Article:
On paper the STARS’ blend of pink-cheeked youthfulness and booze-addled wistfulness sounds risible–it’s hard to take indie-pop musicians seriously when they feel compelled to point out that they drink and do drugs “quite a lot.” But you might change your mind if you give a listen to the third album by this Montreal-based band, Set Yourself on Fire, released last spring in the States by Arts & Crafts (and yes, three members have played in Broken Social Scene, just like practically everybody else in Canada). Their carefully plotted songs of love gone wrong, rich with strings, synth, fuzz guitar, breathy girl-boy vocals, and the odd French horn part, make them sound a bit like David Gedge’s Cinerama. (They may not appreciate yet another comparison to yet another pop hero–on their Web site, under “ten things you may not know about Stars,” they’ve put “stars think the Magnetic Fields SUCK” in the second slot, though they’ve got plenty in common with that band too. Sorry, but I hear what I hear.) Sometimes lyrics like “We are collapsed in the act of just being here” come across too much like LiveJournal poetry, especially when you can’t tell whether the band’s trying to sound like Brits affecting a Yankee accent or Yanks aping Brits. But tug out your jaded-old-fart earplugs for a sec and the Stars’ gentle, hungover melodrama can make you feel 17 and shitty again. Every time I hear “Reunion,” which drapes a perfectly limpid chorus melody over the lyrics “All I want is one more chance / To be young and wild and free / All I want is one more chance to show you / You were right for me,” I want to run out, collar a prudish-looking high school kid, and scream at her, “Gather ye rosebuds, stupid!” –Ann Sterzinger

Blake Sennett, the front man of THE ELECTED, is perhaps best known as the guitarist in Rilo Kiley, where he shares songwriting duties (and a past as a child actor–anybody remember Nickelodeon’s Salute Your Shorts?) with singer Jenny Lewis. But his project on the Elected’s new Sun, Sun, Sun (Sub Pop) is clearly to turn the young ‘uns on to the timeless genius of the Eagles. The DNA’s all there: twangy Gram Parsons-style licks, gratuitous lap steel, songs written in hotel rooms on tour. He even seems to understand the true secret of the Eagles’ mongo success in the numb, defeatist 70s–never do something musically that’s interesting enough to distract from the lyrics, then make sure the lyrics don’t actually say anything. The result is an album-length void you can disappear into like a sensory deprivation tank. Sennett’s twist on this trick is to sing about the dynamics of his relationships with his exes in a way that’s so personal it’s all but meaningless to everybody else. Ultimately he assumes the persona of the contrite sinner, returning obsessively to his past as though he could protect his old lovers from his former self. –J. Niimi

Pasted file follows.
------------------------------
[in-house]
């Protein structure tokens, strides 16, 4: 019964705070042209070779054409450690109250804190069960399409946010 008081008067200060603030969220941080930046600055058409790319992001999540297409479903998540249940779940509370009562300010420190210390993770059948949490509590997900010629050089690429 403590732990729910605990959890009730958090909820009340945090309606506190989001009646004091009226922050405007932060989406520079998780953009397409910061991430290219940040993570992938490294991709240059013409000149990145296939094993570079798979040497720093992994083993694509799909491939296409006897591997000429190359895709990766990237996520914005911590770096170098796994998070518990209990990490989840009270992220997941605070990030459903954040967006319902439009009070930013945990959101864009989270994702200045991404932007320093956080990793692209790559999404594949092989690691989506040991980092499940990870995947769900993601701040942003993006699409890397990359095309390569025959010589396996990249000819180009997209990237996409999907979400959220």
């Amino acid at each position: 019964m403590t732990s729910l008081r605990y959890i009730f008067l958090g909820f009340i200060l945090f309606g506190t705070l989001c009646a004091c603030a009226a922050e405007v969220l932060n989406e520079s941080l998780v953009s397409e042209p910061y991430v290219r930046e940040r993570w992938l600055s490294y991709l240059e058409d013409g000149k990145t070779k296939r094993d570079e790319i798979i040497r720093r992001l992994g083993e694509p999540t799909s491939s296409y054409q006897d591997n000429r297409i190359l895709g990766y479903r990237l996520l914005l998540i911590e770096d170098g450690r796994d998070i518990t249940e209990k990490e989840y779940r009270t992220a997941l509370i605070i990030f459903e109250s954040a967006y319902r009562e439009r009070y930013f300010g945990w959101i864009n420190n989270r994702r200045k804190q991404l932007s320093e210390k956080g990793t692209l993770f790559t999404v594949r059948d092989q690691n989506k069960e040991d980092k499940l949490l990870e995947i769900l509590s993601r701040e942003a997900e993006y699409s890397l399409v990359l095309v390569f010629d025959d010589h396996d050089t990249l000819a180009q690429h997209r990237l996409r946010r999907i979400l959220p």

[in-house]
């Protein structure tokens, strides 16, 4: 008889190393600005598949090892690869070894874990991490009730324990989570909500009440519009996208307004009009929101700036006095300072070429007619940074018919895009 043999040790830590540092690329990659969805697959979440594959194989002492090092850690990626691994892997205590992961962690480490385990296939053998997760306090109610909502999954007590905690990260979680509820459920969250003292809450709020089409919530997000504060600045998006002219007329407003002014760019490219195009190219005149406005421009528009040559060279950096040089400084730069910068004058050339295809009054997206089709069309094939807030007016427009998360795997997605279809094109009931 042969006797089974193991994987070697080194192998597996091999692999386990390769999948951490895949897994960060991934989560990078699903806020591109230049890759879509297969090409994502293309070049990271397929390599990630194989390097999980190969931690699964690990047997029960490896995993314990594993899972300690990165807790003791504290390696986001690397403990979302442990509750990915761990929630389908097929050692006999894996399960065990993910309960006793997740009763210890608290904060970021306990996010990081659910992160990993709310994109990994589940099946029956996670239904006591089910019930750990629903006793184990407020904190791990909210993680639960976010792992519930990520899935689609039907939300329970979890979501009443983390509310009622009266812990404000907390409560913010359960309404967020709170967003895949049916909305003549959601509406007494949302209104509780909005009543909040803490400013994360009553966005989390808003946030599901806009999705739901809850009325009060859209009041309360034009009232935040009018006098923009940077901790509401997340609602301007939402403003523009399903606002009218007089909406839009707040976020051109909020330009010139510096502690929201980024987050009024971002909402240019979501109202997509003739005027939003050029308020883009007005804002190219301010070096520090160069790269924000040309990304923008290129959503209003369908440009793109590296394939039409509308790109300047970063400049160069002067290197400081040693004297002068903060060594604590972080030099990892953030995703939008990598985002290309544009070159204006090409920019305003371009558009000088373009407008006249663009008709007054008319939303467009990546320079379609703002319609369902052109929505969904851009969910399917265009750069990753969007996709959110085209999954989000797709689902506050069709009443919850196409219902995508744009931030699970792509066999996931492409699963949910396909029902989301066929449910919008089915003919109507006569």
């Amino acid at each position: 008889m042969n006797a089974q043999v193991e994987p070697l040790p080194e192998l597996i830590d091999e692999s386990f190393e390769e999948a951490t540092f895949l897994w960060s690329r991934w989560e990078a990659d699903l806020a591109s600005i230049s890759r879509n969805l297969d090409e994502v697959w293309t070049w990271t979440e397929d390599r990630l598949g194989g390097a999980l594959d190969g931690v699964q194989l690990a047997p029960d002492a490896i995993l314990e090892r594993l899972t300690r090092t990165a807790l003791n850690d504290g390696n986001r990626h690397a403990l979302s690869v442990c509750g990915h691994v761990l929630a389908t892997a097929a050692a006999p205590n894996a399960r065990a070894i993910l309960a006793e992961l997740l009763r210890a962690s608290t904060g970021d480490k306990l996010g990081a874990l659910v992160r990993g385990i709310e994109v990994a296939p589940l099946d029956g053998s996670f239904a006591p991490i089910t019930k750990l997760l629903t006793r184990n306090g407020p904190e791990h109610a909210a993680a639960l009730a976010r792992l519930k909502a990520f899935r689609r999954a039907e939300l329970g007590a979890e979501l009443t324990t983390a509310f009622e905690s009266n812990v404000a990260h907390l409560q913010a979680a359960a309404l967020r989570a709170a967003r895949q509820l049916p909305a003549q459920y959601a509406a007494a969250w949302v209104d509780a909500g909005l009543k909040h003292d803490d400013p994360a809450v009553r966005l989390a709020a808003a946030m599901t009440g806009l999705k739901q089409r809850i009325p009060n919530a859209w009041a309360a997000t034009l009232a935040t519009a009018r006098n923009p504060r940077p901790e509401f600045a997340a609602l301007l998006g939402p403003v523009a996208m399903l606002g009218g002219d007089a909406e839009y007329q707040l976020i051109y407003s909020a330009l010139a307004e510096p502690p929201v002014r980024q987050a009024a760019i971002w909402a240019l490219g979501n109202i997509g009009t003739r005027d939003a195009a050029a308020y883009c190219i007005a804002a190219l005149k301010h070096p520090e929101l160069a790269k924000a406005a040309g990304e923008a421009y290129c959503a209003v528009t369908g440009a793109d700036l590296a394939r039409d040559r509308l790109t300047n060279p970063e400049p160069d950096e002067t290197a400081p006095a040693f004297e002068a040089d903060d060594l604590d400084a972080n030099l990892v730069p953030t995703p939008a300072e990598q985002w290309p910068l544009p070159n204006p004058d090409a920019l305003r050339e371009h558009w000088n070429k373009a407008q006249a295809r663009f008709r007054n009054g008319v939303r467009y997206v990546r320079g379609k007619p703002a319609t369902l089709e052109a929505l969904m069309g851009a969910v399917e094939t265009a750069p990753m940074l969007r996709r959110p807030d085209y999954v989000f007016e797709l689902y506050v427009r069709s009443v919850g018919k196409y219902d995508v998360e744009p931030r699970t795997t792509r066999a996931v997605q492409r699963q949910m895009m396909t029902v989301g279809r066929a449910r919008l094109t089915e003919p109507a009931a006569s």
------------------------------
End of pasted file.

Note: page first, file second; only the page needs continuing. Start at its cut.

The Stars headline. This show is part of the Hawk Winter Music Festival; for a complete schedule see page 36. Fri 2/17, 9 PM, Metro, 3730 N. Clark, 773-549-0203 or 312-559-1212, 18+, sold out.